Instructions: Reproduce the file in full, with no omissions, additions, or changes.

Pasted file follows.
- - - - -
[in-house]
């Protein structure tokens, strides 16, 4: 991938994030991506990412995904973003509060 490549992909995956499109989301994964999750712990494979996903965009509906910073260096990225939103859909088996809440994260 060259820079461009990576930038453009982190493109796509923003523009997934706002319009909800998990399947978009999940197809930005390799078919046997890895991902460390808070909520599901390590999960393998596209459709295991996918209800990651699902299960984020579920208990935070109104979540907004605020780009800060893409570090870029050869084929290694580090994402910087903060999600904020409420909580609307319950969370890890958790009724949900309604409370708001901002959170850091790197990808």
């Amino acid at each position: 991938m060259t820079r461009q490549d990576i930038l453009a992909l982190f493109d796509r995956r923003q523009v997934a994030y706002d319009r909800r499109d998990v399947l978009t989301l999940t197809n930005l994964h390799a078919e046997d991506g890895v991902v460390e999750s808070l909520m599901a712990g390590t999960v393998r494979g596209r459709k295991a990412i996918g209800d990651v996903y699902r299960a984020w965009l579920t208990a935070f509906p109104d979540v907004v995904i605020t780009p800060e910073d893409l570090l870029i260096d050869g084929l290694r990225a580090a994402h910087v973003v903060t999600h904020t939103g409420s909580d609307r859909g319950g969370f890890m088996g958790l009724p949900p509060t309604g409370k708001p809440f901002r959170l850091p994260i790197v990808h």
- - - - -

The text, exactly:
[in-house]
């Protein structure tokens, strides 16, 4: 991938994030991506990412995904973003509060 490549992909995956499109989301994964999750712990494979996903965009509906910073260096990225939103859909088996809440994260 060259820079461009990576930038453009982190493109796509923003523009997934706002319009909800998990399947978009999940197809930005390799078919046997890895991902460390808070909520599901390590999960393998596209459709295991996918209800990651699902299960984020579920208990935070109104979540907004605020780009800060893409570090870029050869084929290694580090994402910087903060999600904020409420909580609307319950969370890890958790009724949900309604409370708001901002959170850091790197990808």
């Amino acid at each position: 991938m060259t820079r461009q490549d990576i930038l453009a992909l982190f493109d796509r995956r923003q523009v997934a994030y706002d319009r909800r499109d998990v399947l978009t989301l999940t197809n930005l994964h390799a078919e046997d991506g890895v991902v460390e999750s808070l909520m599901a712990g390590t999960v393998r494979g596209r459709k295991a990412i996918g209800d990651v996903y699902r299960a984020w965009l579920t208990a935070f509906p109104d979540v907004v995904i605020t780009p800060e910073d893409l570090l870029i260096d050869g084929l290694r990225a580090a994402h910087v973003v903060t999600h904020t939103g409420s909580d609307r859909g319950g969370f890890m088996g958790l009724p949900p509060t309604g409370k708001p809440f901002r959170l850091p994260i790197v990808h």